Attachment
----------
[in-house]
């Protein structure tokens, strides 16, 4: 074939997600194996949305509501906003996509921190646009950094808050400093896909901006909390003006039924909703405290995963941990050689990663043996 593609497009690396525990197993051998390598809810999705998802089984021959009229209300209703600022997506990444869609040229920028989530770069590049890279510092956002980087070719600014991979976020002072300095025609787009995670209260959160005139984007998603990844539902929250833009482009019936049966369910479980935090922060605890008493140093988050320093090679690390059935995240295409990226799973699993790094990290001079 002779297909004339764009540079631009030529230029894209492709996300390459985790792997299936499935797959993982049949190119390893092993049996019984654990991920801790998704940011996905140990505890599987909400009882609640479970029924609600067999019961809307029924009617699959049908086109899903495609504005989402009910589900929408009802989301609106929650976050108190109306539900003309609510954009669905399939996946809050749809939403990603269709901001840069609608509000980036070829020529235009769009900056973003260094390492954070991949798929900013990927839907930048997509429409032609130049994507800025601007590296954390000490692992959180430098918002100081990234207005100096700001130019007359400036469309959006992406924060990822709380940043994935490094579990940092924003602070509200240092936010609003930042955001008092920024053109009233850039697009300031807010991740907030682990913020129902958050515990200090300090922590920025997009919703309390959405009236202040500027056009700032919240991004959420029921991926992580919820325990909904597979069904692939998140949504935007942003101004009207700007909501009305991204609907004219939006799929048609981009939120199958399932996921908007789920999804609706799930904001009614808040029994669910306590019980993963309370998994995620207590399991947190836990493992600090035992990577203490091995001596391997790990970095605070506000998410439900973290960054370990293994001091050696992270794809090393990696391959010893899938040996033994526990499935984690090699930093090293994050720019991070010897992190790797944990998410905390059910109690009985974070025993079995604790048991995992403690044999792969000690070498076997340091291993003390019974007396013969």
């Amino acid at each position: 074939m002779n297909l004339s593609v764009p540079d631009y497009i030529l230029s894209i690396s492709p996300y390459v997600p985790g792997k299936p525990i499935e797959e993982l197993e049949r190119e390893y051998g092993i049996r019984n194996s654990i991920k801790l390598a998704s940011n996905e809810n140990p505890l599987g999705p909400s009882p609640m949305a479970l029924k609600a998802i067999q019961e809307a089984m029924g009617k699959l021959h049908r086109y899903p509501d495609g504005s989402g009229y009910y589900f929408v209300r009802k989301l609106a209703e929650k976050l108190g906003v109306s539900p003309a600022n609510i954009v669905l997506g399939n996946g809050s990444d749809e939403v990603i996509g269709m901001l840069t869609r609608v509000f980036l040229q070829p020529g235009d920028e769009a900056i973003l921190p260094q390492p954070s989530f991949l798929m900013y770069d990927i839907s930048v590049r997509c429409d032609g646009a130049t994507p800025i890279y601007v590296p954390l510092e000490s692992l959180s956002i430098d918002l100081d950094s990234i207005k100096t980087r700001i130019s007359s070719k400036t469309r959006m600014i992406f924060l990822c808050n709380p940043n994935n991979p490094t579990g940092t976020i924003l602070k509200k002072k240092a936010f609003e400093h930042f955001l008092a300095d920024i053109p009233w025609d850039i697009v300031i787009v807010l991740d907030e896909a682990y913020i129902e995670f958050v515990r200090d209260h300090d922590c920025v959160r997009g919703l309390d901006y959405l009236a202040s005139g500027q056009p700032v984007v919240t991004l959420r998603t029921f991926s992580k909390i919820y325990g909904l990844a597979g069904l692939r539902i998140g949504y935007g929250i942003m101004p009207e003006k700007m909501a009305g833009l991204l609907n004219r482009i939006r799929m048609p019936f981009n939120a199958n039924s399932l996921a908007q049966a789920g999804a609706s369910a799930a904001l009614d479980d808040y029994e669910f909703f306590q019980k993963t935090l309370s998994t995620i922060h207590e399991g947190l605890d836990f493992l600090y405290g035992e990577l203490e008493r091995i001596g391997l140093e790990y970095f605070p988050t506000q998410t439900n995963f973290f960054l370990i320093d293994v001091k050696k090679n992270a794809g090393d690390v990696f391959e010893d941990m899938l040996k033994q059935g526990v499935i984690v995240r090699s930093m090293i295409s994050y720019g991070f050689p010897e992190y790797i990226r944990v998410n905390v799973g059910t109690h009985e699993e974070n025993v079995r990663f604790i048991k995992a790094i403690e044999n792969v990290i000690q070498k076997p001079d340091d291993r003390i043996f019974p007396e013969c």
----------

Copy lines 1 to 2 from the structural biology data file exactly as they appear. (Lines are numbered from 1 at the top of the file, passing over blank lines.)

[in-house]
């Protein structure tokens, strides 16, 4: 074939997600194996949305509501906003996509921190646009950094808050400093896909901006909390003006039924909703405290995963941990050689990663043996 593609497009690396525990197993051998390598809810999705998802089984021959009229209300209703600022997506990444869609040229920028989530770069590049890279510092956002980087070719600014991979976020002072300095025609787009995670209260959160005139984007998603990844539902929250833009482009019936049966369910479980935090922060605890008493140093988050320093090679690390059935995240295409990226799973699993790094990290001079 002779297909004339764009540079631009030529230029894209492709996300390459985790792997299936499935797959993982049949190119390893092993049996019984654990991920801790998704940011996905140990505890599987909400009882609640479970029924609600067999019961809307029924009617699959049908086109899903495609504005989402009910589900929408009802989301609106929650976050108190109306539900003309609510954009669905399939996946809050749809939403990603269709901001840069609608509000980036070829020529235009769009900056973003260094390492954070991949798929900013990927839907930048997509429409032609130049994507800025601007590296954390000490692992959180430098918002100081990234207005100096700001130019007359400036469309959006992406924060990822709380940043994935490094579990940092924003602070509200240092936010609003930042955001008092920024053109009233850039697009300031807010991740907030682990913020129902958050515990200090300090922590920025997009919703309390959405009236202040500027056009700032919240991004959420029921991926992580919820325990909904597979069904692939998140949504935007942003101004009207700007909501009305991204609907004219939006799929048609981009939120199958399932996921908007789920999804609706799930904001009614808040029994669910306590019980993963309370998994995620207590399991947190836990493992600090035992990577203490091995001596391997790990970095605070506000998410439900973290960054370990293994001091050696992270794809090393990696391959010893899938040996033994526990499935984690090699930093090293994050720019991070010897992190790797944990998410905390059910109690009985974070025993079995604790048991995992403690044999792969000690070498076997340091291993003390019974007396013969």